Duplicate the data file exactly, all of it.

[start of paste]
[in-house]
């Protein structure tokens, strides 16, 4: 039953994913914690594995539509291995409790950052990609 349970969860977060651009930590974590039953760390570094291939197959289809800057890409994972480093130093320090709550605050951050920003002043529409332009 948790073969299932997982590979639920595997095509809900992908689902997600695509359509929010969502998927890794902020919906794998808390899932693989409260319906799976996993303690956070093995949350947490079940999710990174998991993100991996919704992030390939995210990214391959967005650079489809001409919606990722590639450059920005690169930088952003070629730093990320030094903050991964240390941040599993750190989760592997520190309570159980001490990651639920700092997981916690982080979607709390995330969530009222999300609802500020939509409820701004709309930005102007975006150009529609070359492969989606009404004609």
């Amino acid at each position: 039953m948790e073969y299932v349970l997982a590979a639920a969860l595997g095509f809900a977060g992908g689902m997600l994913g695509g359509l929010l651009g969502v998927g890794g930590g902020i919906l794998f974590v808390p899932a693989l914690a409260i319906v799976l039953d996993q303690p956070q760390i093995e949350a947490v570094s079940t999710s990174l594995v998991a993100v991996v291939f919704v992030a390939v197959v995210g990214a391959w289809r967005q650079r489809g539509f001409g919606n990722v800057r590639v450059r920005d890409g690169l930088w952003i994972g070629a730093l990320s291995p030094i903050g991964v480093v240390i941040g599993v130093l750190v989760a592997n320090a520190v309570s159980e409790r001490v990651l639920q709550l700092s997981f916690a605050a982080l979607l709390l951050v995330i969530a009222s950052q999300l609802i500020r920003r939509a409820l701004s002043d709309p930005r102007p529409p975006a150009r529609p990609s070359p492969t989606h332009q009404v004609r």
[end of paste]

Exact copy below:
[in-house]
């Protein structure tokens, strides 16, 4: 039953994913914690594995539509291995409790950052990609 349970969860977060651009930590974590039953760390570094291939197959289809800057890409994972480093130093320090709550605050951050920003002043529409332009 948790073969299932997982590979639920595997095509809900992908689902997600695509359509929010969502998927890794902020919906794998808390899932693989409260319906799976996993303690956070093995949350947490079940999710990174998991993100991996919704992030390939995210990214391959967005650079489809001409919606990722590639450059920005690169930088952003070629730093990320030094903050991964240390941040599993750190989760592997520190309570159980001490990651639920700092997981916690982080979607709390995330969530009222999300609802500020939509409820701004709309930005102007975006150009529609070359492969989606009404004609």
């Amino acid at each position: 039953m948790e073969y299932v349970l997982a590979a639920a969860l595997g095509f809900a977060g992908g689902m997600l994913g695509g359509l929010l651009g969502v998927g890794g930590g902020i919906l794998f974590v808390p899932a693989l914690a409260i319906v799976l039953d996993q303690p956070q760390i093995e949350a947490v570094s079940t999710s990174l594995v998991a993100v991996v291939f919704v992030a390939v197959v995210g990214a391959w289809r967005q650079r489809g539509f001409g919606n990722v800057r590639v450059r920005d890409g690169l930088w952003i994972g070629a730093l990320s291995p030094i903050g991964v480093v240390i941040g599993v130093l750190v989760a592997n320090a520190v309570s159980e409790r001490v990651l639920q709550l700092s997981f916690a605050a982080l979607l709390l951050v995330i969530a009222s950052q999300l609802i500020r920003r939509a409820l701004s002043d709309p930005r102007p529409p975006a150009r529609p990609s070359p492969t989606h332009q009404v004609r």